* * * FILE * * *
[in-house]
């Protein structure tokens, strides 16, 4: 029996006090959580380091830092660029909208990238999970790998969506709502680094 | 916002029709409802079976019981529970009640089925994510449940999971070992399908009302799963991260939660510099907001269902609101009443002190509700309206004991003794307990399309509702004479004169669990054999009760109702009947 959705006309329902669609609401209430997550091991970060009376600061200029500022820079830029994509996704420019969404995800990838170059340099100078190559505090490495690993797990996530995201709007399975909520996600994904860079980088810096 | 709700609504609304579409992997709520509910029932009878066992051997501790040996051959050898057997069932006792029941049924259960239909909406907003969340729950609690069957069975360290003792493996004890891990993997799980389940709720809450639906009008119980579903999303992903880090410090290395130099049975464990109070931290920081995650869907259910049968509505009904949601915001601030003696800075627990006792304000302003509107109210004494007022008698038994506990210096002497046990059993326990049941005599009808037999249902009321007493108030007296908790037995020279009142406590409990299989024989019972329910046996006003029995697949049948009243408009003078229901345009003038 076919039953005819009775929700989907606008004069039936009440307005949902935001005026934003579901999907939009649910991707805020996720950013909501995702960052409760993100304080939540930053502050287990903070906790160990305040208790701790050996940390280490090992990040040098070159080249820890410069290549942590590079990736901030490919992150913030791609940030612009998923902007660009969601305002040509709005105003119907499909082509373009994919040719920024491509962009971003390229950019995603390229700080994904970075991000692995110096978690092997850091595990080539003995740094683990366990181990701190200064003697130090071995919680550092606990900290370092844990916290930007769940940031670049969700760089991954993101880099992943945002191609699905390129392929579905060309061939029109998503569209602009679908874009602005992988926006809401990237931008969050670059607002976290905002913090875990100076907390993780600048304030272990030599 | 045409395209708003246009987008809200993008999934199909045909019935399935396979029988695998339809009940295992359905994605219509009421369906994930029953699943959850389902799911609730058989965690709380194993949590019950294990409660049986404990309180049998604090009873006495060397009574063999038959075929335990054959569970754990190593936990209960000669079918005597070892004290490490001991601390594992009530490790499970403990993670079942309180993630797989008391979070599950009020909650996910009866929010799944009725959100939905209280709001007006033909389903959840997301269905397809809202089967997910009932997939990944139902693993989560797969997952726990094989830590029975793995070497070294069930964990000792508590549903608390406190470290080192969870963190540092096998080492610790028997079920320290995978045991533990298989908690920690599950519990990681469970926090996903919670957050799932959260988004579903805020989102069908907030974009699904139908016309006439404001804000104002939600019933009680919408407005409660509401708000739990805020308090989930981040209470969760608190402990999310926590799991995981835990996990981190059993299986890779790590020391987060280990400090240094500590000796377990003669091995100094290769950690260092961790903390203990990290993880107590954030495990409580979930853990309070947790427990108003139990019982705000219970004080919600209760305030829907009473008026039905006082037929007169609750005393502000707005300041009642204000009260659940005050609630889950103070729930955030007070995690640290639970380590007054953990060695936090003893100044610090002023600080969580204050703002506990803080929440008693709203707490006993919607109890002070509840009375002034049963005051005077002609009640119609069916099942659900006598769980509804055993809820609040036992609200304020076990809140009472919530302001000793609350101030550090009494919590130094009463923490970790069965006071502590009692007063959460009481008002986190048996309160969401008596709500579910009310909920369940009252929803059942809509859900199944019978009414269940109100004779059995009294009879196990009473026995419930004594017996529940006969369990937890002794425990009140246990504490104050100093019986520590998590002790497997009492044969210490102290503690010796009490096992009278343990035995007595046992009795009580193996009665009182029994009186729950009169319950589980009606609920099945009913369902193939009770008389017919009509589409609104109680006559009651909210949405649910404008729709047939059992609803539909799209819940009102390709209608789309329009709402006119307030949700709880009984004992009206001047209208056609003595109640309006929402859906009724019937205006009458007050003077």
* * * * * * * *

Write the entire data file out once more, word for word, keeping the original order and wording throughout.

[in-house]
């Protein structure tokens, strides 16, 4: 029996006090959580380091830092660029909208990238999970790998969506709502680094 | 916002029709409802079976019981529970009640089925994510449940999971070992399908009302799963991260939660510099907001269902609101009443002190509700309206004991003794307990399309509702004479004169669990054999009760109702009947 959705006309329902669609609401209430997550091991970060009376600061200029500022820079830029994509996704420019969404995800990838170059340099100078190559505090490495690993797990996530995201709007399975909520996600994904860079980088810096 | 709700609504609304579409992997709520509910029932009878066992051997501790040996051959050898057997069932006792029941049924259960239909909406907003969340729950609690069957069975360290003792493996004890891990993997799980389940709720809450639906009008119980579903999303992903880090410090290395130099049975464990109070931290920081995650869907259910049968509505009904949601915001601030003696800075627990006792304000302003509107109210004494007022008698038994506990210096002497046990059993326990049941005599009808037999249902009321007493108030007296908790037995020279009142406590409990299989024989019972329910046996006003029995697949049948009243408009003078229901345009003038 076919039953005819009775929700989907606008004069039936009440307005949902935001005026934003579901999907939009649910991707805020996720950013909501995702960052409760993100304080939540930053502050287990903070906790160990305040208790701790050996940390280490090992990040040098070159080249820890410069290549942590590079990736901030490919992150913030791609940030612009998923902007660009969601305002040509709005105003119907499909082509373009994919040719920024491509962009971003390229950019995603390229700080994904970075991000692995110096978690092997850091595990080539003995740094683990366990181990701190200064003697130090071995919680550092606990900290370092844990916290930007769940940031670049969700760089991954993101880099992943945002191609699905390129392929579905060309061939029109998503569209602009679908874009602005992988926006809401990237931008969050670059607002976290905002913090875990100076907390993780600048304030272990030599 | 045409395209708003246009987008809200993008999934199909045909019935399935396979029988695998339809009940295992359905994605219509009421369906994930029953699943959850389902799911609730058989965690709380194993949590019950294990409660049986404990309180049998604090009873006495060397009574063999038959075929335990054959569970754990190593936990209960000669079918005597070892004290490490001991601390594992009530490790499970403990993670079942309180993630797989008391979070599950009020909650996910009866929010799944009725959100939905209280709001007006033909389903959840997301269905397809809202089967997910009932997939990944139902693993989560797969997952726990094989830590029975793995070497070294069930964990000792508590549903608390406190470290080192969870963190540092096998080492610790028997079920320290995978045991533990298989908690920690599950519990990681469970926090996903919670957050799932959260988004579903805020989102069908907030974009699904139908016309006439404001804000104002939600019933009680919408407005409660509401708000739990805020308090989930981040209470969760608190402990999310926590799991995981835990996990981190059993299986890779790590020391987060280990400090240094500590000796377990003669091995100094290769950690260092961790903390203990990290993880107590954030495990409580979930853990309070947790427990108003139990019982705000219970004080919600209760305030829907009473008026039905006082037929007169609750005393502000707005300041009642204000009260659940005050609630889950103070729930955030007070995690640290639970380590007054953990060695936090003893100044610090002023600080969580204050703002506990803080929440008693709203707490006993919607109890002070509840009375002034049963005051005077002609009640119609069916099942659900006598769980509804055993809820609040036992609200304020076990809140009472919530302001000793609350101030550090009494919590130094009463923490970790069965006071502590009692007063959460009481008002986190048996309160969401008596709500579910009310909920369940009252929803059942809509859900199944019978009414269940109100004779059995009294009879196990009473026995419930004594017996529940006969369990937890002794425990009140246990504490104050100093019986520590998590002790497997009492044969210490102290503690010796009490096992009278343990035995007595046992009795009580193996009665009182029994009186729950009169319950589980009606609920099945009913369902193939009770008389017919009509589409609104109680006559009651909210949405649910404008729709047939059992609803539909799209819940009102390709209608789309329009709402006119307030949700709880009984004992009206001047209208056609003595109640309006929402859906009724019937205006009458007050003077």